International human rights law firm Global Rights Compliance has recently released a report that spotlighted that medical institutions and professionals might unknowingly join in the crime of organ trafficking and forced organ harvesting perpetrated by the Chinese government. The International Coalition to End Transplant Abuse in China entrusted the group to do this report.
Organ harvesting is the act of killing a person for their organs. The report, titled “Do No Harm: Mitigating Human Rights Risks When Interacting with International Medical Professionals and Institutions in Transplantation Medicine,” outlines the places that record high levels of organ trafficking and unethical organ transplantation, such as India, Pakistan, Sri Lanka, Lebanon and Egypt—and particularly China, where a state-sanctioned organ harvesting industry reach a market value of $1bn a year.
Wayne Jordash QC, a British lawyer with 20 years of experience in the international human rights field, presented the report in a video conference. He said the report explored the possible risks of working with Chinese medical professionals, including hospitals, universities, medical journals, and Chinese medical schools, among others, as it might constitute an act of complicity in this crime.
Jordash said the global demand for organs far exceeds the number of organs available from voluntary donors. The organ tourism industry has emerged as a consequence of this. Many patients need to wait for months or even years for organs, and even could not obtain them at all. The fact is, those who join this service could get an organ very quickly and within a very short period of time. However, they often do not know the source of their organs.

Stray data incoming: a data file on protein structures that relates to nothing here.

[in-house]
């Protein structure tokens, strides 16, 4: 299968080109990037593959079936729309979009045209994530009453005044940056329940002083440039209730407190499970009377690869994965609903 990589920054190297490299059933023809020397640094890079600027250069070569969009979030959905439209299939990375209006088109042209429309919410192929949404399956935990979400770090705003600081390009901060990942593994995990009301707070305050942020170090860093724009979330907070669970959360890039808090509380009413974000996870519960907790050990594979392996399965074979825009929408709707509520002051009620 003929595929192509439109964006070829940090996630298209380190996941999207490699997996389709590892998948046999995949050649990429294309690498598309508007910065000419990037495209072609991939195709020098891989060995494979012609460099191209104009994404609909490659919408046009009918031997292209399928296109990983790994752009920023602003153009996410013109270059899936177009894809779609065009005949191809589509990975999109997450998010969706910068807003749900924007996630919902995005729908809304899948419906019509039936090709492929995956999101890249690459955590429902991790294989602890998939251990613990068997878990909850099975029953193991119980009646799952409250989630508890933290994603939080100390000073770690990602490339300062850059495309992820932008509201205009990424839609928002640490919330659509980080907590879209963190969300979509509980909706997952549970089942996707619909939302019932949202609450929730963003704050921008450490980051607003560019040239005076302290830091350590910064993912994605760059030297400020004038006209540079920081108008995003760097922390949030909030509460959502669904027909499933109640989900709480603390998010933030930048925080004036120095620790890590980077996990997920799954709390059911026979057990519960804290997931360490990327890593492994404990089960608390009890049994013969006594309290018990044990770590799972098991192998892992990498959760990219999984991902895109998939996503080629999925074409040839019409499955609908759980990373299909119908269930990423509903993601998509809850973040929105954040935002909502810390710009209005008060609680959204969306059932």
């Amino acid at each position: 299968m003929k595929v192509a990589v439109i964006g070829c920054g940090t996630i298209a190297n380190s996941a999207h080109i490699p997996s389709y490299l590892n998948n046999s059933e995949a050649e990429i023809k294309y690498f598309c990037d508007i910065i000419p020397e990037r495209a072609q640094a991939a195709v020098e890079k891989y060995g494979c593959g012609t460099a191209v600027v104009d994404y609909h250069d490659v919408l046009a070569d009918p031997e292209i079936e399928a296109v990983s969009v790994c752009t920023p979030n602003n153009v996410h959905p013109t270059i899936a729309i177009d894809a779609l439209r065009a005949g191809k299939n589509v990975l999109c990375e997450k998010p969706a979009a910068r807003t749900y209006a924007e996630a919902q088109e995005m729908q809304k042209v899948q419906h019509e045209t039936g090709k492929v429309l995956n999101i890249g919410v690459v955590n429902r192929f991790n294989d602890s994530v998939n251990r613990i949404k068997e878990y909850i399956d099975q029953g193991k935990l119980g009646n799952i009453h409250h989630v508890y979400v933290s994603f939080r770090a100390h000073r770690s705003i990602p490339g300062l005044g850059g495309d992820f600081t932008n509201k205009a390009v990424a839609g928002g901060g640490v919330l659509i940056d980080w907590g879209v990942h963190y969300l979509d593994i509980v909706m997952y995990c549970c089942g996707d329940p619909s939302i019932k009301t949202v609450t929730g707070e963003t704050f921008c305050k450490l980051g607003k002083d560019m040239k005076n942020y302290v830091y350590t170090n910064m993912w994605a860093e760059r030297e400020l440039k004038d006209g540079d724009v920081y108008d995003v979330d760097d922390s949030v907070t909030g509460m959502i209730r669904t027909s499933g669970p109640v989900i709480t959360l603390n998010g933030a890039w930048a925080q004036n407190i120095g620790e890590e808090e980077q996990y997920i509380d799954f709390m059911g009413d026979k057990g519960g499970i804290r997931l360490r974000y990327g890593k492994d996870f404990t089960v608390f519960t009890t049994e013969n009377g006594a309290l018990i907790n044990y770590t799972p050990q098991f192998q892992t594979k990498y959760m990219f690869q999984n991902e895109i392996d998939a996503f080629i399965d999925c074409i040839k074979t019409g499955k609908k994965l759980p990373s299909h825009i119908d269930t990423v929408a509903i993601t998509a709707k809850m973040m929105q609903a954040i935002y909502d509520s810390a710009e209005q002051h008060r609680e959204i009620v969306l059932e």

Jordash said that this unethical organ tourism accounts for 10 percent of all organ transplants worldwide. And statistics show that organ transplantation is a lucrative industry, with annual revenues ranging from 8.5 million to 1.7 billion dollars.
He also said that the World Health Organization (WHO) has made it clear that donors must donate their organs voluntarily without any undue coercion. As such, the WHO does not consider people selling their organs for money as voluntary because of a massive difference in the financial situation of an average organ donor and organ receiver. Specifically, a typical organ donor’s average age is 29 and only earns about 480 dollars a year, while a typical organ receiver’s average age is 48, and he or she would earn up to about 53,000 dollars per year. So, the financial disadvantage of the donor’s family and the dire circumstances around the donation raise serious concerns about the voluntary nature of such donations.
He said that just because a donor agrees to donate an organ does not mean it is voluntary. We also have to consider the donation’s situation, whether there was coercion at the time of donation, and whether the donor was actually willing to donate the organ.
The British lawyer Wayne Jordash QC then pointed out what he considers the most significant risk to the transplant industry: the crime of forced organ harvesting in China, wherein people are killed for their organs. Within four years since the early 2000s, China’s organ transplant technology has gone from a being follower to a leader in the industry.
Although China does not have a voluntary organ donation system, the number of hospitals in China that perform transplants has tripled. And Chinese doctors have moved from simply transplanting kidneys to transplanting hearts, lungs, and livers. Reports also sprung up indicating that patients traveling to mainland China for transplants can receive their organs within weeks or months. In contrast, such operations can take years long in countries with formal organ donation systems. Moreover, patients going to China for transplants would be informed of the exact dates they can take the operation and receive their transplant.